whit wrote:Do you realize at even 32k a year (not including treasurydirect) you make more than what a person would with minimum wage working full time? i looked it up, apparently it hasn't changed since 2009--it's 7.25 or 15,080 annually.


The city of Portland, Oregon recently upped the minimum wage for city workers to $15 an hour ... without (snicker) first determining how they would fund it. I took a look at my retirement income, divided it by 2,087 (the "national standard" number of hours worked by a full-time employee per year), and came up with $15.36 per hour. Of course, I had to work 30 years to get that "wage." Anyhow, I posted to the OregonLive forum that I wondered how people could justify making the same income I have now - just by walking in off the street. No replies - yet.

whit wrote:So yeah, there are plenty out there that is making less than you even at retirement and you guys are probably battling different expenses (medical versus building equity).


Medical expenses were a concern to me. This August, I'll turn 65 and apply for Medicare Part A & B. And I'm hoping I don't have an "emergency" between now and then. If I can make it to August healthy, I should be covered well. My current insurer (Cigna) will allow me to keep their coverage beyond age 65. The premium would be the same but, with Medicare being primary, Cigna will "waive" all co-pays and deductibles - even on RX drugs. In short, at age 65, I'll have ZERO-DOLLAR out-of-pocket coverage - assuming I only see their network-approved doctors. And nowadays, there are a lot more of them than there are doctors who accept Medicare assignment.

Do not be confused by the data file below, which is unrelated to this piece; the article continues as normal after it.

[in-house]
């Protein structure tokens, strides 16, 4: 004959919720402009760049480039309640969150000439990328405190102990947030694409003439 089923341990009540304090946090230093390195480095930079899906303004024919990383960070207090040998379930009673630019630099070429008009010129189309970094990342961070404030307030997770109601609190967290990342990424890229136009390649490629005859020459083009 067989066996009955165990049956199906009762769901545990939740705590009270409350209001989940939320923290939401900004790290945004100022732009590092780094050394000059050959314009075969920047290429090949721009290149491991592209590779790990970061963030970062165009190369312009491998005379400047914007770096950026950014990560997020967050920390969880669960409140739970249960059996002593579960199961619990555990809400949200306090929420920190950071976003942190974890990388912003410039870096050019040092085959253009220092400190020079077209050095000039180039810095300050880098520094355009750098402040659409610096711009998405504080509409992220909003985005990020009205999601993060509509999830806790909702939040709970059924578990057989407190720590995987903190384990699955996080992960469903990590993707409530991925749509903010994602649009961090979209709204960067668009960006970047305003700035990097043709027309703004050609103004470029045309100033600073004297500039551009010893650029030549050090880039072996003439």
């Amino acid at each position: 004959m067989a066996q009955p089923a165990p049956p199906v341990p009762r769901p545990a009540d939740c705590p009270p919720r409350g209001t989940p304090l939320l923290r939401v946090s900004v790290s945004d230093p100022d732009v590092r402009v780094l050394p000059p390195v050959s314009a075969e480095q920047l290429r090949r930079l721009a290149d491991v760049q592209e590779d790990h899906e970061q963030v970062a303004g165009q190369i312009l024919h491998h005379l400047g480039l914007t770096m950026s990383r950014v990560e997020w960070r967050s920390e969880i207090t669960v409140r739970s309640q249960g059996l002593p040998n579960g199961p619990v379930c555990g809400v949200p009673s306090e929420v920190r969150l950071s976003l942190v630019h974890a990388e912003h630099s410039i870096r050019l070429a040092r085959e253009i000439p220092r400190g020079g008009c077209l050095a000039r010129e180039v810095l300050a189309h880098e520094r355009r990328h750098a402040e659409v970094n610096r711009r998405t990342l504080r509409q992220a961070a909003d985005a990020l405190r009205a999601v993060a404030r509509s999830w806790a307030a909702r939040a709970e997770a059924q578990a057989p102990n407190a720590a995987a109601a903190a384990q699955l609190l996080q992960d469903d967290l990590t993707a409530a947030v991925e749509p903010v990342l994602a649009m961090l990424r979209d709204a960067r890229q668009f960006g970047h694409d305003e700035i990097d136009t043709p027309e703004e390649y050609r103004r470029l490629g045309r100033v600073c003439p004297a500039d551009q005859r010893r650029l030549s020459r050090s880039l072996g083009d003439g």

I'm so shocked that many of my senior friends haven't adequately planned for their retirement - even a little bit. And I'm equally shocked that some people (even seniors) have been locked into "consumerism" as a means to find happiness. I've always believed in the "hobo ethic" that people don't own possessions - they are owned BY them. I never "got used to" surrounding myself with "things" the way some people have. Give me a good book and a comfy chair and I'm a happy camper (grin). I don't even go on vacations. If I'm already enjoying life, why would I need or want to take a "break" from the process? And I certainly won't be going abroad. I've often joked that there's only one country on the face of this Earth where American tourists are treated with respect - and I'm living in it (grin).
"People with a clever plan can assume the role of the mighty."
Paul Kantner

JamesMS
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Postby JamesMS » Tue Apr 14, 2015 4:53 pm